At the Museum of Contemporary Art in Krakow (MOCAK), a stunning new arts complex that opened in 2010 on the site of Oskar Schindler’s Factory, was 1944–1991 by Indre Serpytyte. Including two bodies of work—Forest Brothers (2009) and Former NKVD, MVD, MGB, KGB Buildings (2009–15)—the exhibition testified in a discreet yet powerful manner to the Lithuanian dissidents and guerrillas who fought against Soviet rule throughout the second half of the twentieth century, despite being subjected to imprisonment, torture, and murder by the Soviet security services.
Elsewhere Nowicki’s take on the concept of conflict stretched well beyond the boundaries of politics and war, offering refreshing possibilities as to what could be deemed “conflict photography” today. “Conflict does not mean only armed clashes,” Nowicki explained in the festival’s introductory statement. “Often, conflicts are played out only in someone’s imagination, and consist of gestures, or even memories, that are difficult to capture.” Such sentiments surfaced in surprising ways in Joanna Piotrowska’s Frowst (2013–14), exhibited at the Ethnographic Museum in Krakow, which portrays suppressed yet discernable familial tensions through the physical contortions and awkward body language of her subjects, all of whom are immediately related.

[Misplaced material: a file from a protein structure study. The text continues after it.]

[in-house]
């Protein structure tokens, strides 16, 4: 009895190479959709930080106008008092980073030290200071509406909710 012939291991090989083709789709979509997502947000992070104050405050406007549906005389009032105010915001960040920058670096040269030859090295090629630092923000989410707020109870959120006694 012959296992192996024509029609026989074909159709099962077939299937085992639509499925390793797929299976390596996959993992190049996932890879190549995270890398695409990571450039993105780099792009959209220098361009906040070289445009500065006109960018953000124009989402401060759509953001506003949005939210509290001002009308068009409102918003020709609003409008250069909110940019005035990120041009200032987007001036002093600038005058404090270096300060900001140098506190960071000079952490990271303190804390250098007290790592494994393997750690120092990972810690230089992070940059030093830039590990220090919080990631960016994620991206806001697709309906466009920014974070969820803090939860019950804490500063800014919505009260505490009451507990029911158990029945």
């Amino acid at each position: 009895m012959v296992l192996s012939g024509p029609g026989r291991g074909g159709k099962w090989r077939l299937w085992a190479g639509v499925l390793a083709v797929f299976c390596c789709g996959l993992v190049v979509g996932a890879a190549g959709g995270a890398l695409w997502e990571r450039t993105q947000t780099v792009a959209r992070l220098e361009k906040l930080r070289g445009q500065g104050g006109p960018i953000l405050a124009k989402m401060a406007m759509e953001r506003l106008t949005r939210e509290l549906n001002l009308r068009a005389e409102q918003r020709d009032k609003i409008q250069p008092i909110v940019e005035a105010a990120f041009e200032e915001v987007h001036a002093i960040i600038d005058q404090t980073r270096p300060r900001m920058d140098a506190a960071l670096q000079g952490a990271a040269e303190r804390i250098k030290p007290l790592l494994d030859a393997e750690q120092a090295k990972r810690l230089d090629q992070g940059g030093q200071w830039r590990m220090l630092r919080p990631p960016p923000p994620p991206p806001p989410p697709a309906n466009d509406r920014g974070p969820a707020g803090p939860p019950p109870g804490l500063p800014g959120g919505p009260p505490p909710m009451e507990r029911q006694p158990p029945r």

At the Manggha Museum of Japanese Art and Technology, Zhang Dali’s A Second History explored the doctoring of official photographs in Mao-era China, forensically dissecting the menacing and ridiculous ways in which images deemed in conflict with the Party line were manipulated in order to reflect an acceptable Maoist “reality.” The most unexpected interpretations of the festival’s theme came with Paweł Szypulski’s exhibition, Foreign Body, which brought together a trove of materials—ranging from video clips from Nicki Minaj’s Anaconda, to Leni Riefenstahl’s book, The Last of the Nuba, Kodak’s “Shirley” color-test cards from the 1950s to the 1990s, a 1972 Playboy magazine that served as the source of the standard referencing photograph (dubbed “Lenna”) used in testing image compression algorithms, to a YouTube video entitled HP Computers Are Racist, to Eugène Atget’s photograph of the Callipygian Venus (“Venus of the Beautiful Buttocks”) at Versailles, to footage of Josephine Baker dancing the Charleston topless, and more—presenting a stunning example of curatorial choreography in which intriguing histories and uncomfortable relationships between gender, race, photographic technology, and visual culture at large were exposed in the most entertaining and enlightening of ways.
Ultimately, Krakow Photomonth 2015 represented how a photography festival, when given the freedom to embrace ambition, complexity, and experimentation, can offer thoroughly new insights and engage audiences far beyond expectation. The experience was both an inspiring and a dizzying one, raising difficult questions and contradictions, which likely left visitors feeling satisfyingly conflicted—and surely that was the whole point.
Announcing Aperture magazine's fall 2020 issue